The Philippine Accident

Typhoon Haiyan in the Philippines. Hundreds of thousands of people have lost their homes and villages. Water and sanitation systems are broken or flooded, increasing the health risk for already vulnerable families. We must act quickly to help provide a strong humanitarian response. Please join me in giving to the the International Rescue Committee: Donate Now.

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Location: Wang Nam Kheow District, Thailand.

October Is Supposed to Be Beautiful.

I booked a flight to Manila. Not exactly by accident, but because the airfare was the same for Beijing to Hong Kong with or without a stop in Manila. I know a lot of Filipino people in the States, so as long as I’m “doing the village thing,” I thought I might as well go see it, smell it, check it out.

Then, I threw money at the Manila problem. (Everyone warned me, “Stay away from Manila!”) So I made Palawan my final destination. Apparently there are over 7,000 (inhabited) islands in The Philippines. A friend recommended visiting one with pristine tropical landscapes, etc. I asked friends what I should read and obtained an electronic copy of Eye of the Fish, a top-notch memoir by Filipino-Manhattanite poet and journalist Luis H. Francia. Then, I packed my gadgets and landed in Palawan. In the dark.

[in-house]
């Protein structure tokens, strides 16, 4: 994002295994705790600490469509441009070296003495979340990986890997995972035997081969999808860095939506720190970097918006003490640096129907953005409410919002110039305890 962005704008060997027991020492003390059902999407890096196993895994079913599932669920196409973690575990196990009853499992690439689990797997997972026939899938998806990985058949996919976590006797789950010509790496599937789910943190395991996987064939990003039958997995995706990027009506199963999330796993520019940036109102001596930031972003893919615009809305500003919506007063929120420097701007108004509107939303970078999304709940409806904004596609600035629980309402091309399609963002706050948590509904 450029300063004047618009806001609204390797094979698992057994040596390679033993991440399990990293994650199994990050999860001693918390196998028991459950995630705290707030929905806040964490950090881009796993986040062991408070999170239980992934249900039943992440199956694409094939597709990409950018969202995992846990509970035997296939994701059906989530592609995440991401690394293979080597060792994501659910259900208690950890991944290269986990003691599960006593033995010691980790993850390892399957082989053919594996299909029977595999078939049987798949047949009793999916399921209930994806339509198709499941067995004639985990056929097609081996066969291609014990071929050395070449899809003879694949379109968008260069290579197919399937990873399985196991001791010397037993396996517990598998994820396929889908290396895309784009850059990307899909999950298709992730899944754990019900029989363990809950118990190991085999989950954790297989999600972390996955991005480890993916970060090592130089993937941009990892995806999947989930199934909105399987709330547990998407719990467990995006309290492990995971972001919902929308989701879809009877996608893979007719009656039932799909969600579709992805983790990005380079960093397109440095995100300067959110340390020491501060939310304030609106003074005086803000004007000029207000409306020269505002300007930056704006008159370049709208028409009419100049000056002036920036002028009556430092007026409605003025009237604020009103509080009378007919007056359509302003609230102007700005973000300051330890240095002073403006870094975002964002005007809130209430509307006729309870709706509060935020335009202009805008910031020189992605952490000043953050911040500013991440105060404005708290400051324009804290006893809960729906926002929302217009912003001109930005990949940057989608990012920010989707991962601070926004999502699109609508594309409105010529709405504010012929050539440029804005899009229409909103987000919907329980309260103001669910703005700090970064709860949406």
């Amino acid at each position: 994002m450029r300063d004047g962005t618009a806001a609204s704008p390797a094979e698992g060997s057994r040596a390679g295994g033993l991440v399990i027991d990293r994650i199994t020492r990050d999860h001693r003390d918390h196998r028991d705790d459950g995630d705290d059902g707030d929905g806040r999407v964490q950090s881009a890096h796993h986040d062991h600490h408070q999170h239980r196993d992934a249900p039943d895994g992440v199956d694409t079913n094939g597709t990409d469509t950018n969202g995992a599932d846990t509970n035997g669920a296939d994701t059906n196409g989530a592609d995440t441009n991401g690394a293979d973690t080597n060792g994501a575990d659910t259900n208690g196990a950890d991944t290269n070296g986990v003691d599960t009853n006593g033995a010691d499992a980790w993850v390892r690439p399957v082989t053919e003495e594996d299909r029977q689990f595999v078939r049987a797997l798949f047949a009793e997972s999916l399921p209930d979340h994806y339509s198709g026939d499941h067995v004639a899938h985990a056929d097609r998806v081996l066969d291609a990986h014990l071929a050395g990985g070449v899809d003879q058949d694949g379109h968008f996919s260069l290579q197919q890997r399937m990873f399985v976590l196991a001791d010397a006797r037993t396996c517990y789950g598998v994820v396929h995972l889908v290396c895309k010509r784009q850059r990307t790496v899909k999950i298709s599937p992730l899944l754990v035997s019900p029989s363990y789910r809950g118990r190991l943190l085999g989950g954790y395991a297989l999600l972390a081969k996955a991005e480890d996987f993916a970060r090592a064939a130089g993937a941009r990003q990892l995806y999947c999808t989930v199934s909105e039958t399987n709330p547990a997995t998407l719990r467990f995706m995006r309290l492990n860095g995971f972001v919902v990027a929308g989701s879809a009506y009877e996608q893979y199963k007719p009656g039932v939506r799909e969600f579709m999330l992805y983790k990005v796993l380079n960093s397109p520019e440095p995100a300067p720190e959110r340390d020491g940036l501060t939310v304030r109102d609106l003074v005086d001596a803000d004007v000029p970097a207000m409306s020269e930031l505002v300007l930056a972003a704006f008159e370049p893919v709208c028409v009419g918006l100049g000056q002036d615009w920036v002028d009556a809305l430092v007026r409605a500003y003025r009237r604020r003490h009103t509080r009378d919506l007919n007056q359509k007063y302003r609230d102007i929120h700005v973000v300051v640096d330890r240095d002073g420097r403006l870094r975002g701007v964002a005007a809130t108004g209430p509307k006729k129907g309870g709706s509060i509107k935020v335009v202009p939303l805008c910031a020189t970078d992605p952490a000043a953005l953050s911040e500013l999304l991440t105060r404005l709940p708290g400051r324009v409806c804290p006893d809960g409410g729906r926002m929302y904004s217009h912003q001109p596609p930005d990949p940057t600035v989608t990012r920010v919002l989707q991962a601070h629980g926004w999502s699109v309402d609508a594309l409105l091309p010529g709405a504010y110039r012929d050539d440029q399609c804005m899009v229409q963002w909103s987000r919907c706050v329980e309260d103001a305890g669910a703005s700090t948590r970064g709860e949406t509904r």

The dark is not really an issue until you consider the possibility of no electricity. Or if it appears that both your phones are dead and you did not print out directions for your hostel. In my case, I was down on those two counts, so when the baggage carousel cleared out and my fellow passengers disappeared into the night, the airport closed up and I found myself in a dimly lit parking lot with thirty five strange men and their tricycles.

Flashback to a sidewalk in Beijing, where I am casually disregarding the warning of an East Indian travel agent (living in Dubai) who cautioned me that a typhoon (Quedan) was now headed toward Hong Kong.

“I think I’ll miss it,” I said. “I’m headed to The Philippines.”

After all, what did I need to know from a high-strung corporate serf who excuses Sharia law (“if you’re married, these laws do not affect you so much”), and can’t put down her Blackberry? Ha. Nothing! Dismissed.

Well, Quedan did set all my flights back. (I almost missed my connection and got stranded in Manila.) But I made it here. I was on the right island, and I knew the name of my hostel and the town: Taytay. How far could it be?